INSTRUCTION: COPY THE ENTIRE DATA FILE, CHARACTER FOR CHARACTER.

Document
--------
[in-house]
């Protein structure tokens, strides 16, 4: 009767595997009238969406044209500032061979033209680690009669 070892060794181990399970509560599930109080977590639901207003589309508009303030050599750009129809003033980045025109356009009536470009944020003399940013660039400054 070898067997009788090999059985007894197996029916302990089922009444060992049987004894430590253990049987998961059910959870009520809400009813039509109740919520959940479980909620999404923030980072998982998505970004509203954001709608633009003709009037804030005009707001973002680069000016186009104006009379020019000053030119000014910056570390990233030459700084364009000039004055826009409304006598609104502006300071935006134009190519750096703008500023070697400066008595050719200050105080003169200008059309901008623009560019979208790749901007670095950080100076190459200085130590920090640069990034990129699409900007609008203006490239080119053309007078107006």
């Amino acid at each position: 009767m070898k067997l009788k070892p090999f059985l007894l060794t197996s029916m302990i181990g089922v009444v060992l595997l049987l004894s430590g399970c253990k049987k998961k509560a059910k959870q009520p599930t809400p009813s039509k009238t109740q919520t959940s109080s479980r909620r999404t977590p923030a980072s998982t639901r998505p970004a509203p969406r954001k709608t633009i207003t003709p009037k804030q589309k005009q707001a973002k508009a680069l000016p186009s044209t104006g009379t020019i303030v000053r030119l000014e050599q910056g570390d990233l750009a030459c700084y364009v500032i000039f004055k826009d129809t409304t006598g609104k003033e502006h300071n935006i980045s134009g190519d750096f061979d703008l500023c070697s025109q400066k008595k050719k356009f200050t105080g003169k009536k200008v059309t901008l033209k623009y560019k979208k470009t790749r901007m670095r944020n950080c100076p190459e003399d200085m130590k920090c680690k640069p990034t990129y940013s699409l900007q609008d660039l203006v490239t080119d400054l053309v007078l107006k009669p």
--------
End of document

[in-house]
């Protein structure tokens, strides 16, 4: 009767595997009238969406044209500032061979033209680690009669 070892060794181990399970509560599930109080977590639901207003589309508009303030050599750009129809003033980045025109356009009536470009944020003399940013660039400054 070898067997009788090999059985007894197996029916302990089922009444060992049987004894430590253990049987998961059910959870009520809400009813039509109740919520959940479980909620999404923030980072998982998505970004509203954001709608633009003709009037804030005009707001973002680069000016186009104006009379020019000053030119000014910056570390990233030459700084364009000039004055826009409304006598609104502006300071935006134009190519750096703008500023070697400066008595050719200050105080003169200008059309901008623009560019979208790749901007670095950080100076190459200085130590920090640069990034990129699409900007609008203006490239080119053309007078107006």
């Amino acid at each position: 009767m070898k067997l009788k070892p090999f059985l007894l060794t197996s029916m302990i181990g089922v009444v060992l595997l049987l004894s430590g399970c253990k049987k998961k509560a059910k959870q009520p599930t809400p009813s039509k009238t109740q919520t959940s109080s479980r909620r999404t977590p923030a980072s998982t639901r998505p970004a509203p969406r954001k709608t633009i207003t003709p009037k804030q589309k005009q707001a973002k508009a680069l000016p186009s044209t104006g009379t020019i303030v000053r030119l000014e050599q910056g570390d990233l750009a030459c700084y364009v500032i000039f004055k826009d129809t409304t006598g609104k003033e502006h300071n935006i980045s134009g190519d750096f061979d703008l500023c070697s025109q400066k008595k050719k356009f200050t105080g003169k009536k200008v059309t901008l033209k623009y560019k979208k470009t790749r901007m670095r944020n950080c100076p190459e003399d200085m130590k920090c680690k640069p990034t990129y940013s699409l900007q609008d660039l203006v490239t080119d400054l053309v007078l107006k009669p």